Wine Pairing: Michelle Naklowycz, wine buyer and operations manager for Laili, says her first choice for this dish is a Kuentz-Bas Riesling from Alsace. “This is a biodynamic dry-style Riesling,” she says. “It still has hints of the floral quality classical of the Riesling grape, combined with a touch of minerality and bright lime. It is aromatic, yet crisp and refreshing. The acidity in this fresh, slightly tart wine pairs wonderfully with the tanginess of the pomegranate sauce. The floral notes support the sweetness found in the sauce.”

Her second choice is Verus’s 2010 Furmint from Slovenia. “This wine has characteristics of an elegant, smooth Sauvignon Blanc, yet is also reminiscent of a bright, minerally Grüner Veltliner,” Naklowycz says. “The Furmint is bright and lively, with refreshing fruit notes, and an acidic finish. It goes great with the Anar Chicken, as it has the tanginess as well as fruit characteristics to complement the sweet tanginess of the dish.”

Shirin Polo (Persian Orange Rice)

Recipe adapted from the upcoming cookbook Silk and Spice: Recipes from the Silk Road for the Mindful Vegetarian by Dahlia Abraham Klein

2½ cups white or brown basmati rice
1 cup finely slivered orange zest
1 cup brown sugar
1½ tablespoons fresh lemon juice
Pinch of saffron threads
2 tablespoons rose water
¼ teaspoon ground cardamom
2 tablespoons sea salt
¼ cup canola oil
1 cup split, blanched almonds

Wash the rice in a bowl under running water, swirling the grains until the water becomes milky and any debris floats to the top. Strain and repeat until the water runs clear. Then soak the rice in enough warm water so that it’s submerged by about an inch. Soak brown basmati rice for at least 2 hours and white basmati for at least 30 minutes. Drain.

Place the orange zest into a small saucepan and add enough water to cover. Boil for 10 minutes. Drain and repeat twice to remove any bitterness. In the same saucepan, combine the orange zest, 2 cups of water, brown sugar, lemon juice and saffron, and stir over low heat until boiling. Reduce the heat and simmer for about 20 minutes, or until syrupy. Let cool, add the rose water and cardamom and set aside.

In a large saucepan, bring 9 cups of water to a boil with the salt. Add the rice and boil rapidly for 8–10 minutes, or until al dente. Drain in a fine-mesh sieve. Pour the rice back into the saucepan and poke 7 deep holes in the surface of the rice and drizzle with the oil.

Top the pot with a paper towel large enough to cover the surface of the rice. Cover tightly with a lid, and cook over medium heat for about 10 minutes, or until steam appears. Reduce the heat to low and simmer for about 30 minutes, or until the rice is tender and the bottom layer of rice is crisp. (The towel will prevent the rice from getting too sticky.)

In the meantime, preheat an oven to 350˚F. Spread the almonds on an ungreased baking sheet. Bake for about 10 minutes, or until they are golden and fragrant.

Spoon the rice with a flat serving spoon onto a large platter. Break the crust at the bottom of the pot into large pieces and set aside. Top the rice with the candied orange zest and roasted almonds. Garnish with the rice crust. Serves 6.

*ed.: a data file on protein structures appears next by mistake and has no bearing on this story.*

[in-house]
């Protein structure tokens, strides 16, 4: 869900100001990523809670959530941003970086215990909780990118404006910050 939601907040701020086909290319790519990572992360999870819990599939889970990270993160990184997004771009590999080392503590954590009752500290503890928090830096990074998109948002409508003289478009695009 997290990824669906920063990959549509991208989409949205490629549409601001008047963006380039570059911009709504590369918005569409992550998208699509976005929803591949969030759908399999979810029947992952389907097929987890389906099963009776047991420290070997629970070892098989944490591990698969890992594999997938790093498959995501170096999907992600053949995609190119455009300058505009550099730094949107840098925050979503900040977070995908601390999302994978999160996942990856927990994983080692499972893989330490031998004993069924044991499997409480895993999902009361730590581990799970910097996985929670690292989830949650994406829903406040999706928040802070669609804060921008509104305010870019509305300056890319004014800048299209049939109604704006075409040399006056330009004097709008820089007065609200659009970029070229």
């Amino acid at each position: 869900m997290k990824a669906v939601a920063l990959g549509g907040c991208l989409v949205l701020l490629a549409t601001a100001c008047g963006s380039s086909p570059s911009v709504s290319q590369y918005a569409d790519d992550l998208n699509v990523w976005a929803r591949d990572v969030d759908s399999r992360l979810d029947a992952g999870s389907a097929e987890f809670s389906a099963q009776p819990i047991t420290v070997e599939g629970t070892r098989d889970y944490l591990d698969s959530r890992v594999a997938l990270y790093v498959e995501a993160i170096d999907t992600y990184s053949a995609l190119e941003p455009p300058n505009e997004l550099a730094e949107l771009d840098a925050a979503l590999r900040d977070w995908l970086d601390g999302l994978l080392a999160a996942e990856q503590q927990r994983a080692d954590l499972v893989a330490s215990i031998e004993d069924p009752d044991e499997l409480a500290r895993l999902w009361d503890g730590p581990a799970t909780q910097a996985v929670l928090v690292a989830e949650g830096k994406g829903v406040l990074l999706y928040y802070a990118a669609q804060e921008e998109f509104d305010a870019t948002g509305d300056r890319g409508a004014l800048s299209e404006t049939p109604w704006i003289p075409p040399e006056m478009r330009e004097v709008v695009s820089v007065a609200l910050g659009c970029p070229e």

Wine Pairing: Charles Curtis, MW, Christie’s head of wine sales for Asia, suggests pairing this dish with either Zind Humbrecht’s Clos Windsbuhl Gewurztraminer from Alsace, in France, or F.X. Pichler’s Loibner Berg Grüner Veltliner Smaragd from Wachau, in Austria.

“With the saffron and rose water,” he says, “I feel that something exotic is called for, and the aromatics of the Gewurz or the lush texture of a smaragd-level Grüner would be perfect.”


Silk Road Spices

Here are just a few of the most commonly used Silk Road spices, with pairing suggestions by Hong Kong-based Charles Curtis, MW, Christie’s head of wine sales for Asia.

CARDAMOM: The new darling of creative bakers comes in pod, seed and ground form. It has hints of eucalyptus, citrus and camphor and is often used in curries, rice dishes, baked goods, coffee and tea.
WINE PAIRING: “Pinot Noir, because the aromas of cardamom are elegant and delicate, and a wine that is too powerful will overwhelm them. I think the equally elegant Pinot is a perfect match.”

CUMIN: Though well-known as a Mexican flavoring, cumin originated in the Mediterranean, at the western end of the Silk Road. It tastes bitter, earthy and slightly lemony, a combination ideal for curries and other Asian and Middle Eastern dishes.
WINE PAIRING: “This is a difficult match, since cumin is so pungent. A full-bodied Grenache with plenty of alcohol, however, could absorb all of that aroma with fruit to spare.”

CLOVE: With a distinctive aroma and a sweet-hot-spicy flavor, clove can overwhelm a dish, so use with caution. It’s often employed in curry powders, hot drinks with wine, punches, fruit juices, desserts and stewed fruits.
WINE PAIRING: “Clove is a very strong aroma, and a Pinot Gris could provide an interesting pairing. The crisp, light versions would be a contrast, while the richer Alsatian versions could match its exotic flavor.”

CORIANDER: In the U.S., only the ground seeds are known by that name. The leaves are known as cilantro. Elsewhere, both seeds and leaves are called coriander. (Some call the leaves Chinese parsley.) Aromatically, it’s reminiscent of lemon and sage.
WINE PAIRING: “Coriander is crisp, clean and green, and Sauvignon Blanc is the wine that most resembles it in these respects.”

CINNAMON: A staple of Western desserts, cinnamon stars in savory Silk Road fare. Its warm, sweetish flavor and aroma is ideal for desserts, breads, cooked fruit, coffee and cocoa, as well as curries and rice dishes.
WINE PAIRING: “Chardonnay, because cinnamon (along with vanilla) is a common aroma associated with barrel-aged Chardonnay, and I think that wines treated in this way would be a logical match.”

GINGER: Pungent and hot, it is used mainly in sweets in the West, but elsewhere it adds interest to pickles, chutneys, curry pastes, curry powder blends, puddings, jams, preserves, beer and tea.
WINE PAIRING: “Ginger is pungent, spicy and exotic. Gewürztraminer is a perfect match—it is rich enough to act as a foil for the fruit, and its own exotic flavors will complement, rather than overwhelm, the natural spice of ginger.”